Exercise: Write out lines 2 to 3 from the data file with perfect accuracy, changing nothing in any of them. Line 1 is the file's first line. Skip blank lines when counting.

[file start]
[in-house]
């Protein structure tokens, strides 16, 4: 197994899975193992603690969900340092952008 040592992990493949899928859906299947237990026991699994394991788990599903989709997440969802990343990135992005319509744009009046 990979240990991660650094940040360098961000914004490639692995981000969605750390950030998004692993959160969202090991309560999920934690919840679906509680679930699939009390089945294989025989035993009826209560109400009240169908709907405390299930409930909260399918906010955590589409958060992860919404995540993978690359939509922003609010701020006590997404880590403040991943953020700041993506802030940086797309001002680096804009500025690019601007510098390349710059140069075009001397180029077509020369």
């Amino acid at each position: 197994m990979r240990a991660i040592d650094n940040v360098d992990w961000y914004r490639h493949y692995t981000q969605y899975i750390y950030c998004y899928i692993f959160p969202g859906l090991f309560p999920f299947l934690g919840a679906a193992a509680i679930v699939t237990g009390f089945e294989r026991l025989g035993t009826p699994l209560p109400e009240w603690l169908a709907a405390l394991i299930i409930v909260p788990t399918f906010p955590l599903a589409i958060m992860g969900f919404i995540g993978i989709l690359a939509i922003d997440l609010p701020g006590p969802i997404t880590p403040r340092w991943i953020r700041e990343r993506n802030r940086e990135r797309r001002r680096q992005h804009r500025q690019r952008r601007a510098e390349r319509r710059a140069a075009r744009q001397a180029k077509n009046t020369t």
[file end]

């Protein structure tokens, strides 16, 4: 197994899975193992603690969900340092952008 040592992990493949899928859906299947237990026991699994394991788990599903989709997440969802990343990135992005319509744009009046 990979240990991660650094940040360098961000914004490639692995981000969605750390950030998004692993959160969202090991309560999920934690919840679906509680679930699939009390089945294989025989035993009826209560109400009240169908709907405390299930409930909260399918906010955590589409958060992860919404995540993978690359939509922003609010701020006590997404880590403040991943953020700041993506802030940086797309001002680096804009500025690019601007510098390349710059140069075009001397180029077509020369």
């Amino acid at each position: 197994m990979r240990a991660i040592d650094n940040v360098d992990w961000y914004r490639h493949y692995t981000q969605y899975i750390y950030c998004y899928i692993f959160p969202g859906l090991f309560p999920f299947l934690g919840a679906a193992a509680i679930v699939t237990g009390f089945e294989r026991l025989g035993t009826p699994l209560p109400e009240w603690l169908a709907a405390l394991i299930i409930v909260p788990t399918f906010p955590l599903a589409i958060m992860g969900f919404i995540g993978i989709l690359a939509i922003d997440l609010p701020g006590p969802i997404t880590p403040r340092w991943i953020r700041e990343r993506n802030r940086e990135r797309r001002r680096q992005h804009r500025q690019r952008r601007a510098e390349r319509r710059a140069a075009r744009q001397a180029k077509n009046t020369t």